: I’ve been with my boyfriend for nine years, and I’m still pissed off about stuff from like five years ago. I don’t know how I remember this stuff when I can’t find my keys half the time. I’d like to get rid of these resentments and not keep bringing them up. I know it’s not healthy for me or our relationship, but I don’t know how to let them go. — Stuck


improve things, or you could decide to leave if things don’t change sufficiently. That said, his changing may take more than one discussion, or at least a few reminders to get the gears of new and improved behavior grinding into action. If you see he’s making an effort, maybe cut him some slack. Laugh at his human fallibility instead of taking it personally when he again leaves his toenail clippings in a tiny pile on the bathroom floor, as if they’ll magically float over to the trash can and fling themselves over the rim: “Goodbye cruel world!”

: So, basically, this is you: “I wish they allowed dogs in my building, but no biggie. I’ll take this thing you did in 2006 and make it my special pet. I’ll feed it raw food and buy it artisanally made toys and take it around in a stroller.”


On the other end of the spectrum from endlessly reprosecuting relationship misdemeanors is forgiveness. Evolutionary psychologist Michael McCullough explains in “Beyond Revenge” that “forgiveness is an internal process of getting over your ill will” for somebody who’s wronged you and then “experiencing a return of goodwill” and “opening yourself up to the possibility of a renewed positive relationship” with the person.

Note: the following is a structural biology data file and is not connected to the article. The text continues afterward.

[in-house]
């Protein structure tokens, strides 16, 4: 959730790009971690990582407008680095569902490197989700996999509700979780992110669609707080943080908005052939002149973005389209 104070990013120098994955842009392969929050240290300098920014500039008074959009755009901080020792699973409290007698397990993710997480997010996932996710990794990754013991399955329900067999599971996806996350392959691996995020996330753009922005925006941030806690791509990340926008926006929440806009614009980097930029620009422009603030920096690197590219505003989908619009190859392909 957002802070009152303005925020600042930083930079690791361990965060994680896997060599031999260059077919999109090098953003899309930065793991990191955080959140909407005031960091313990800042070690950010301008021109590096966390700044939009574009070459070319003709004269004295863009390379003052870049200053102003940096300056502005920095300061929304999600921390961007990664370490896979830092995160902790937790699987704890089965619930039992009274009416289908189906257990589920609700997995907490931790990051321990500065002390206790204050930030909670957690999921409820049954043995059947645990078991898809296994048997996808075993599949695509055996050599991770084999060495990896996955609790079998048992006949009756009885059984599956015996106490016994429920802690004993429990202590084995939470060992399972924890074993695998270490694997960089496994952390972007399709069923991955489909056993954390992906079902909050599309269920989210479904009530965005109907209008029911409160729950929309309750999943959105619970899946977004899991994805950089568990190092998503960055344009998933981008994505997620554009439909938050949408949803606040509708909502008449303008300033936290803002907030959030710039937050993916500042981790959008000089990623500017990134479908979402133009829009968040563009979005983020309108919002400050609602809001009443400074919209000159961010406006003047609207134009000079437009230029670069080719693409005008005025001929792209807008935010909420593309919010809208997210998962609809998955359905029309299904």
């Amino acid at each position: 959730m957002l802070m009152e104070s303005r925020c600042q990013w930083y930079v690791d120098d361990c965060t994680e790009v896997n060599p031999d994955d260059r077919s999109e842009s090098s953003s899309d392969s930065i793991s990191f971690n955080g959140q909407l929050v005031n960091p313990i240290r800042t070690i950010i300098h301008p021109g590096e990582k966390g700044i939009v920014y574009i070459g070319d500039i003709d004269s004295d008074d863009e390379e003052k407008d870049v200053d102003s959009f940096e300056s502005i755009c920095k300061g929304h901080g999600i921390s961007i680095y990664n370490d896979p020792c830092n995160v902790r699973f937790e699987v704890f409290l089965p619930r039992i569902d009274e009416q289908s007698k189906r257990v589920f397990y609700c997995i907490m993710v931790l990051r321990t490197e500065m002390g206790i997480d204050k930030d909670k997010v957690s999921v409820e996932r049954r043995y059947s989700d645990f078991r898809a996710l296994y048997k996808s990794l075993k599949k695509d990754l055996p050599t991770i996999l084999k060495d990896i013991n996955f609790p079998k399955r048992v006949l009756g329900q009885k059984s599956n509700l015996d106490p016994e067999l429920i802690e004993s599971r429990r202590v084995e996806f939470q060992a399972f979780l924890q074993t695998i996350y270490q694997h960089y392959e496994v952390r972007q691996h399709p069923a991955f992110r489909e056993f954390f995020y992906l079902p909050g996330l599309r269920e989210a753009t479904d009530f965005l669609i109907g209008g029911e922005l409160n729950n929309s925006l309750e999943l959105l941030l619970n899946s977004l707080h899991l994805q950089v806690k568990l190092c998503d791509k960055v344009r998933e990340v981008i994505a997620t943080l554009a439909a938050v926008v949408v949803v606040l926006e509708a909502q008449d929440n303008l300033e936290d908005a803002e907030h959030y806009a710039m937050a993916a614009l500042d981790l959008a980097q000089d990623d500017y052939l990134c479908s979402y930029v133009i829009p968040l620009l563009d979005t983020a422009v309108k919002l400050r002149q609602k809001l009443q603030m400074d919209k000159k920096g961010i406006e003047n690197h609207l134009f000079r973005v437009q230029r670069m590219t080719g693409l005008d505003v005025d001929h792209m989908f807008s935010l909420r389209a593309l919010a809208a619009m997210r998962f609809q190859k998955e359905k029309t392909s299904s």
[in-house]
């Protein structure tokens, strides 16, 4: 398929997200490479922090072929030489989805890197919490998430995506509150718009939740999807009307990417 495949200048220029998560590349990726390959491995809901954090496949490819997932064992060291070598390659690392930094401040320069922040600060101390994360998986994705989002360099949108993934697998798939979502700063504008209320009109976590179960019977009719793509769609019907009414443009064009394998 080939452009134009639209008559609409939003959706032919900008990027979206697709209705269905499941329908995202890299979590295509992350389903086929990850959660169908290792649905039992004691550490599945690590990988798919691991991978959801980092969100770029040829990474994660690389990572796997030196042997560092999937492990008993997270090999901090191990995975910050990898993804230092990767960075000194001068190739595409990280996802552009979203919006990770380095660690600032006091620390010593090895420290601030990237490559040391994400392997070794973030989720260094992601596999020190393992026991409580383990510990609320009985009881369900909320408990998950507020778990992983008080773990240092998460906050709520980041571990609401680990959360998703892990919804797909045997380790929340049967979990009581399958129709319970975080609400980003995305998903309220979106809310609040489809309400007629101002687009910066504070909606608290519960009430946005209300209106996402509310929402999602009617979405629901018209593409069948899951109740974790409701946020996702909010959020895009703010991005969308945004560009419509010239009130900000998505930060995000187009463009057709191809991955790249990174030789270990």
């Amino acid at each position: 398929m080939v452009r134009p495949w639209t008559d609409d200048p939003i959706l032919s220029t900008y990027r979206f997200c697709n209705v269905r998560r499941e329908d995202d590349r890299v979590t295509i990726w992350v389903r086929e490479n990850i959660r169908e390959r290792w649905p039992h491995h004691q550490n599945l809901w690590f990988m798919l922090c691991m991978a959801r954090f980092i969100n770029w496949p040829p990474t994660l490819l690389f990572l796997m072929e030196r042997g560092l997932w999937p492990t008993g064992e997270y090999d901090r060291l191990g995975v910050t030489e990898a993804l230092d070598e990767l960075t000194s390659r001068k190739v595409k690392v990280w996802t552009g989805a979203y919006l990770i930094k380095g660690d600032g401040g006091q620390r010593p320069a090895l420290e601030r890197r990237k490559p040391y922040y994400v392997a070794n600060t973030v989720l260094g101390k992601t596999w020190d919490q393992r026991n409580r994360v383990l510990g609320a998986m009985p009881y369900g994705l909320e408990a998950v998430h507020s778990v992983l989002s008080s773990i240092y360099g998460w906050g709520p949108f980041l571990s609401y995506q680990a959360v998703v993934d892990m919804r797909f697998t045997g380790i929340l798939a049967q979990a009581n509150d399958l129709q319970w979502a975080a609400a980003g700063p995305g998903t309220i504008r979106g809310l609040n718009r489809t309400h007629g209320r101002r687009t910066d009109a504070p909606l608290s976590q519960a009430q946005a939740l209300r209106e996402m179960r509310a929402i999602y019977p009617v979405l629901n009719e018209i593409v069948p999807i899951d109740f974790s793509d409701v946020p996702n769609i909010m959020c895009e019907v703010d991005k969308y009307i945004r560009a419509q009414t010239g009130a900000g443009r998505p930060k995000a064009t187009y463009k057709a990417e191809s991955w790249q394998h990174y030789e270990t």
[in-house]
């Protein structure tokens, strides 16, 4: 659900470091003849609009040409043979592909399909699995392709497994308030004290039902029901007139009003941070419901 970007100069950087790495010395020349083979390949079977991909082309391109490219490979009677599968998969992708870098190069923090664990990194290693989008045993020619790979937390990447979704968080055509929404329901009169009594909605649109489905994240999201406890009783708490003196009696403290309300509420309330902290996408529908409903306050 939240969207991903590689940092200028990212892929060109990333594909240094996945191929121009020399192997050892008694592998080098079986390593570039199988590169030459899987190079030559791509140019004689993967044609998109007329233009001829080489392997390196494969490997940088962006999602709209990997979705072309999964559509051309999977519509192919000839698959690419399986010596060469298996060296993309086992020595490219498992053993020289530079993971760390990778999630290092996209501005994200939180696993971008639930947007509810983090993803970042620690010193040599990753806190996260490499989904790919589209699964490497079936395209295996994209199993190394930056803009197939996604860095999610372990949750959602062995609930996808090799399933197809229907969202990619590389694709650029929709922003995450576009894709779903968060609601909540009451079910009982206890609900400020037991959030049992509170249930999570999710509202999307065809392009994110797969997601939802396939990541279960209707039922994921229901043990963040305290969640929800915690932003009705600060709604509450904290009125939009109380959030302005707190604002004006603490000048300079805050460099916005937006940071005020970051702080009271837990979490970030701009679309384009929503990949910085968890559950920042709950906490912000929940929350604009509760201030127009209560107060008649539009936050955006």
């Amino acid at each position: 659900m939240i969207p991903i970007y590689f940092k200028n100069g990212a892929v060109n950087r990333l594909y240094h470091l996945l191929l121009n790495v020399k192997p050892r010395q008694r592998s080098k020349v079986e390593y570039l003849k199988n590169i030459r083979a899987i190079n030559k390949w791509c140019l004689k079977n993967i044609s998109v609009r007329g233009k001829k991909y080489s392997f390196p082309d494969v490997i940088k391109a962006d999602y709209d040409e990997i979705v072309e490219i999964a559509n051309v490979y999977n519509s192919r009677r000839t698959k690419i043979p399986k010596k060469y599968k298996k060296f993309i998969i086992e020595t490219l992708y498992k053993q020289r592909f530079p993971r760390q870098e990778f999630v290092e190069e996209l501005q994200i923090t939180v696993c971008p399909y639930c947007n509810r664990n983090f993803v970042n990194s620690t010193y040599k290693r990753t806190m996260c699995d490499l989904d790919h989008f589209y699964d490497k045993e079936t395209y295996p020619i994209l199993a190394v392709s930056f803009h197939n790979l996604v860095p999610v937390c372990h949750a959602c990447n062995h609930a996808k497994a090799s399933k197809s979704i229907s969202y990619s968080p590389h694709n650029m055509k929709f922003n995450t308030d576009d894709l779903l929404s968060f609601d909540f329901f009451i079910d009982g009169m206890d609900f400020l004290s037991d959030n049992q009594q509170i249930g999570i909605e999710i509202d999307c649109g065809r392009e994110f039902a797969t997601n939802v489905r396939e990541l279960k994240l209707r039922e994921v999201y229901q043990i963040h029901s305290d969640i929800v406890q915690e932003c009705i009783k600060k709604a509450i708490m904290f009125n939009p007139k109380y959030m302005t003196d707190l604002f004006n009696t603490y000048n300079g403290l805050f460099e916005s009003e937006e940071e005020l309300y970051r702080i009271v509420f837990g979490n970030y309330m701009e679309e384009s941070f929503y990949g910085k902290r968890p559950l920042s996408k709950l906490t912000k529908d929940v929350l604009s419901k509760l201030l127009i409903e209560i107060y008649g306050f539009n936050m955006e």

Forgiveness appears to have evolved to preserve valuable relationships we have with others, but it seems contingent on our not being made repeated patsies, meaning we need to see that the offender won’t just trample our interests again. In line with this, research by social psychologist Ian Williamson and his colleagues finds that a reluctance to forgive can come out fear, including concerns by the victim “about how offenders will interpret forgiveness.” Basically, there’s a worry that forgiving the perp could send a message that it’s open season for repeat offending. Consider whether there’s reason to believe your boyfriend doesn’t have your best interests in mind. If you stack up his behavior toward you, does it suggest he doesn’t care about you? If this is old stuff and he isn’t repeating the behavior, maybe it serves you best to decide to let it go. McCullough notes that a “lack of forgiveness for close, valuable relationship partners who harmed us in the past is associated with more anxiety, tension, and physiological arousal.” McCullough goes cute, writing: “Know forgiveness, know peace. No forgiveness, no peace.” If you feel your boyfriend’s a good guy but needs of yours aren’t being met, bring this out, talk to him about it. That could